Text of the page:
As participants in the London Marathoners entered mile 23 on Sunday, they were greeted by a new kind of refreshment: Golf ball-size pouches made from seaweed and filled with a sports drink.

The squishy pods - which look like tiny pillows and were handed out to thousands of passing runners - gave race organisers a chance to cut down on the flood of plastic waste that accompanies major sporting events.

Created by a London-based startup called Skipping Rocks Lab, the seaweed pouches, known as Ooho, are edible and biodegradable, dissolving in about a month when discarded, according to the company. To access the ounce of liquid inside each pouch, runners merely have to bite into the pouch or place the entire pod inside their mouth and start chewing.

Video taken during the race showed runners doing exactly that, offering race organizers and company officials a mass experiment in the use of an alternative sustainable material.

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"What we use is the building blocks of seaweed," Rodrigo Garcia Gonzalez, a Skipping Rocks Lab founder, told CNN, referring to the pouches thin outer membrane. "We remove all the green stuff and the smelly stuff."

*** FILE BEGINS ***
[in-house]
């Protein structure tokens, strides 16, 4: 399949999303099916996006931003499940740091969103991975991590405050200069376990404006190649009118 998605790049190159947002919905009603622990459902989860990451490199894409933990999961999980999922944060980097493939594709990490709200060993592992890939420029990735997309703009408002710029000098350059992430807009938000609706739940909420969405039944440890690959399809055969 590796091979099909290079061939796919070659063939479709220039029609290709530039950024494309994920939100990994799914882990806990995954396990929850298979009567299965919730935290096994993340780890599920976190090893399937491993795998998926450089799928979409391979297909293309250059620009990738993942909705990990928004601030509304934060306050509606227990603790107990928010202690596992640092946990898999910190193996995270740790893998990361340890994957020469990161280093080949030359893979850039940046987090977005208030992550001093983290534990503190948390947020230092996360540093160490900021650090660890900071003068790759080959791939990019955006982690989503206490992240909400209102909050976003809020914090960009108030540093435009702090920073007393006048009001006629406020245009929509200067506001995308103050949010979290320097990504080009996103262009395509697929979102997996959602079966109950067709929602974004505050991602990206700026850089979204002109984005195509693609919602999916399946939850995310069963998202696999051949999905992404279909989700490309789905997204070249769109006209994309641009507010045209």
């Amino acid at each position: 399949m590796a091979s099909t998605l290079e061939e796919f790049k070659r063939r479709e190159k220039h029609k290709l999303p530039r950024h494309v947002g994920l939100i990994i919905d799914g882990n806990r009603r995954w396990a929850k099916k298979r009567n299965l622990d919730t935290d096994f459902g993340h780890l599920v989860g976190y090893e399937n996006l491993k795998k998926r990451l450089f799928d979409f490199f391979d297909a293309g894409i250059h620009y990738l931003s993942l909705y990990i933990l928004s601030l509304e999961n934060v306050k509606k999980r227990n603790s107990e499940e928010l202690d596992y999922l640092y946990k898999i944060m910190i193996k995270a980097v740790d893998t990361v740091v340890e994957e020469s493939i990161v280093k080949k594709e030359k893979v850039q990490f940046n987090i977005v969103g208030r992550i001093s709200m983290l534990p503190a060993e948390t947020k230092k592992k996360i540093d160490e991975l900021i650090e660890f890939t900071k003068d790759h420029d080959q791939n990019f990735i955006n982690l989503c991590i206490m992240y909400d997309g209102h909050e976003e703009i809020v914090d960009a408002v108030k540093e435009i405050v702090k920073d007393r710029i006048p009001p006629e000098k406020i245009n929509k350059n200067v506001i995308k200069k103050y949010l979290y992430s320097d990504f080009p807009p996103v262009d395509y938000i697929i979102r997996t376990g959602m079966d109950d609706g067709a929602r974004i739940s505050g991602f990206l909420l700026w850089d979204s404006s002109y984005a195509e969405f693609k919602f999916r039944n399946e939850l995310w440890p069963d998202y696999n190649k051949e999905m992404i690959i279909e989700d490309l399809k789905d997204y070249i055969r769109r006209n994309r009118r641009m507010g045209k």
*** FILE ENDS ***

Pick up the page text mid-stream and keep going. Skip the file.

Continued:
"The marathon is a milestone ... we are hoping we will demonstrate that it can be used at scale in the future," Gonzalez added.

Most kinds of plastic water bottles are recyclable, but their use has accelerated so much in recent years that efforts to reuse the material have failed to keep up, according to the Guardian. The paper reports that one million plastic bottles are purchased around the world every minute, a rate that is expected to increase in the coming years as demand for the bottles skyrockets in Asia.

Scientists have called plastic litter, which is being dumped in the ocean at alarming rates, "one of this generation's key environmental challenges."

Race organizers say they're attempting to cut down on the use of plastic and assured critics on Twitter this weekend that bottles used in the event would be recycled. In total, CNN reported, the number of plastic bottles was reduced from 920,000 in 2018 to 704,000 this year.

"The changes and the trials we're introducing for this year have the potential to change how mass participation events are delivered in future," Hugh Brasher, the marathon director, told CNN.

On their website, Skipping Rocks Lab says it makes "packaging disappear."

The company claims their seaweed packets can be used for holding more than just water. The company is also pitching the packets as a way to hold alcoholic cocktails, juice and condiments like ketchup and salad dressing.

"Espresso Martinis have been the most popular product at festivals, where eating the packaging is also part of the experience," Pierre-Yves Paslier, Garcia Gonzalez's business partner, told CNN.